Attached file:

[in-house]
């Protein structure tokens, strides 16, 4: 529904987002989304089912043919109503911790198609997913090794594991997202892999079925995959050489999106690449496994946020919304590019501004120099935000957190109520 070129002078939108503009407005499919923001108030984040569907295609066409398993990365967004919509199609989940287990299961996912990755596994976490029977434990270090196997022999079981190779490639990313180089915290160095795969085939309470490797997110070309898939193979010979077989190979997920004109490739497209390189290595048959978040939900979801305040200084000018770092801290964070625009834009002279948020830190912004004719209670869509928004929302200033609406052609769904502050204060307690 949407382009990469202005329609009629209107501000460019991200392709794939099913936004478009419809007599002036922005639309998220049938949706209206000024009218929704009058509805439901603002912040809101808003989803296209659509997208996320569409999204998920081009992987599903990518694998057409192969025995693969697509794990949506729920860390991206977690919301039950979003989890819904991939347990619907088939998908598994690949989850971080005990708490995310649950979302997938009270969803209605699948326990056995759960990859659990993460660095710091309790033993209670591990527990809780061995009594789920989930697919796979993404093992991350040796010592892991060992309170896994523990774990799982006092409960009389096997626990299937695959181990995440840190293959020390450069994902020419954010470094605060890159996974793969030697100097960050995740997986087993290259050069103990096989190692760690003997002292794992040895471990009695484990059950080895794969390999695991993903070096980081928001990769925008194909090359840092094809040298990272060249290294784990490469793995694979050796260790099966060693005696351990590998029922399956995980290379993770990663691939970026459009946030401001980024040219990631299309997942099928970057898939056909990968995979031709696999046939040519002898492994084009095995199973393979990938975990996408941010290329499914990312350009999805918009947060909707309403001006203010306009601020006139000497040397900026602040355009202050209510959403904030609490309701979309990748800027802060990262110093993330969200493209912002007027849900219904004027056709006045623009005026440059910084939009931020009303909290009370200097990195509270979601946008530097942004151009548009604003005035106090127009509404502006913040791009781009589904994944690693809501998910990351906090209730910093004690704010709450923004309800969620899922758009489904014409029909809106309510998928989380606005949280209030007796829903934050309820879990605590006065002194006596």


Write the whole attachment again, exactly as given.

[in-house]
């Protein structure tokens, strides 16, 4: 529904987002989304089912043919109503911790198609997913090794594991997202892999079925995959050489999106690449496994946020919304590019501004120099935000957190109520 070129002078939108503009407005499919923001108030984040569907295609066409398993990365967004919509199609989940287990299961996912990755596994976490029977434990270090196997022999079981190779490639990313180089915290160095795969085939309470490797997110070309898939193979010979077989190979997920004109490739497209390189290595048959978040939900979801305040200084000018770092801290964070625009834009002279948020830190912004004719209670869509928004929302200033609406052609769904502050204060307690 949407382009990469202005329609009629209107501000460019991200392709794939099913936004478009419809007599002036922005639309998220049938949706209206000024009218929704009058509805439901603002912040809101808003989803296209659509997208996320569409999204998920081009992987599903990518694998057409192969025995693969697509794990949506729920860390991206977690919301039950979003989890819904991939347990619907088939998908598994690949989850971080005990708490995310649950979302997938009270969803209605699948326990056995759960990859659990993460660095710091309790033993209670591990527990809780061995009594789920989930697919796979993404093992991350040796010592892991060992309170896994523990774990799982006092409960009389096997626990299937695959181990995440840190293959020390450069994902020419954010470094605060890159996974793969030697100097960050995740997986087993290259050069103990096989190692760690003997002292794992040895471990009695484990059950080895794969390999695991993903070096980081928001990769925008194909090359840092094809040298990272060249290294784990490469793995694979050796260790099966060693005696351990590998029922399956995980290379993770990663691939970026459009946030401001980024040219990631299309997942099928970057898939056909990968995979031709696999046939040519002898492994084009095995199973393979990938975990996408941010290329499914990312350009999805918009947060909707309403001006203010306009601020006139000497040397900026602040355009202050209510959403904030609490309701979309990748800027802060990262110093993330969200493209912002007027849900219904004027056709006045623009005026440059910084939009931020009303909290009370200097990195509270979601946008530097942004151009548009604003005035106090127009509404502006913040791009781009589904994944690693809501998910990351906090209730910093004690704010709450923004309800969620899922758009489904014409029909809106309510998928989380606005949280209030007796829903934050309820879990605590006065002194006596």